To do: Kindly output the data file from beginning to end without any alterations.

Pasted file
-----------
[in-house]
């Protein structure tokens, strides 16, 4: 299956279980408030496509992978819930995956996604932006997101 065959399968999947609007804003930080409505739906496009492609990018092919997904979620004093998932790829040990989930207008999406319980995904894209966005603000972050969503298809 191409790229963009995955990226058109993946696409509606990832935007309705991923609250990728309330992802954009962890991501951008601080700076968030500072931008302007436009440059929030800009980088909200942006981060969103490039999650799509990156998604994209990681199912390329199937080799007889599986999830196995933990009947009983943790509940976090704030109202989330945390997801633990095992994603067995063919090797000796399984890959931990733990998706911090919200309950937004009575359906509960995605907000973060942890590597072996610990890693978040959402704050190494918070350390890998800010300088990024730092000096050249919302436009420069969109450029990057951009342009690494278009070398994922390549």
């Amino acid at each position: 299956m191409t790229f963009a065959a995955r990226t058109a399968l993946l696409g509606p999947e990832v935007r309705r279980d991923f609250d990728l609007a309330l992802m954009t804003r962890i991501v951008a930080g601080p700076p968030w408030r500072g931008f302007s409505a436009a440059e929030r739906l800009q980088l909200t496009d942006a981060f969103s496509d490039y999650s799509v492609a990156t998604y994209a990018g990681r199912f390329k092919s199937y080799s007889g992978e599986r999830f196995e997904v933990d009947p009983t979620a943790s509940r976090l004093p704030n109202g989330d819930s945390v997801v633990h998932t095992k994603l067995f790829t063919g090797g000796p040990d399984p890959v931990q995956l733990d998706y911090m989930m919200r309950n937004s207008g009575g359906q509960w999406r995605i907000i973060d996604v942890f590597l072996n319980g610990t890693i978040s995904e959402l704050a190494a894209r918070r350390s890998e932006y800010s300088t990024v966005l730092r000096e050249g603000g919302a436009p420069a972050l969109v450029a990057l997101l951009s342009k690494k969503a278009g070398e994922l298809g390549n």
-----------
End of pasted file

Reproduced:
[in-house]
């Protein structure tokens, strides 16, 4: 299956279980408030496509992978819930995956996604932006997101 065959399968999947609007804003930080409505739906496009492609990018092919997904979620004093998932790829040990989930207008999406319980995904894209966005603000972050969503298809 191409790229963009995955990226058109993946696409509606990832935007309705991923609250990728309330992802954009962890991501951008601080700076968030500072931008302007436009440059929030800009980088909200942006981060969103490039999650799509990156998604994209990681199912390329199937080799007889599986999830196995933990009947009983943790509940976090704030109202989330945390997801633990095992994603067995063919090797000796399984890959931990733990998706911090919200309950937004009575359906509960995605907000973060942890590597072996610990890693978040959402704050190494918070350390890998800010300088990024730092000096050249919302436009420069969109450029990057951009342009690494278009070398994922390549």
């Amino acid at each position: 299956m191409t790229f963009a065959a995955r990226t058109a399968l993946l696409g509606p999947e990832v935007r309705r279980d991923f609250d990728l609007a309330l992802m954009t804003r962890i991501v951008a930080g601080p700076p968030w408030r500072g931008f302007s409505a436009a440059e929030r739906l800009q980088l909200t496009d942006a981060f969103s496509d490039y999650s799509v492609a990156t998604y994209a990018g990681r199912f390329k092919s199937y080799s007889g992978e599986r999830f196995e997904v933990d009947p009983t979620a943790s509940r976090l004093p704030n109202g989330d819930s945390v997801v633990h998932t095992k994603l067995f790829t063919g090797g000796p040990d399984p890959v931990q995956l733990d998706y911090m989930m919200r309950n937004s207008g009575g359906q509960w999406r995605i907000i973060d996604v942890f590597l072996n319980g610990t890693i978040s995904e959402l704050a190494a894209r918070r350390s890998e932006y800010s300088t990024v966005l730092r000096e050249g603000g919302a436009p420069a972050l969109v450029a990057l997101l951009s342009k690494k969503a278009g070398e994922l298809g390549n």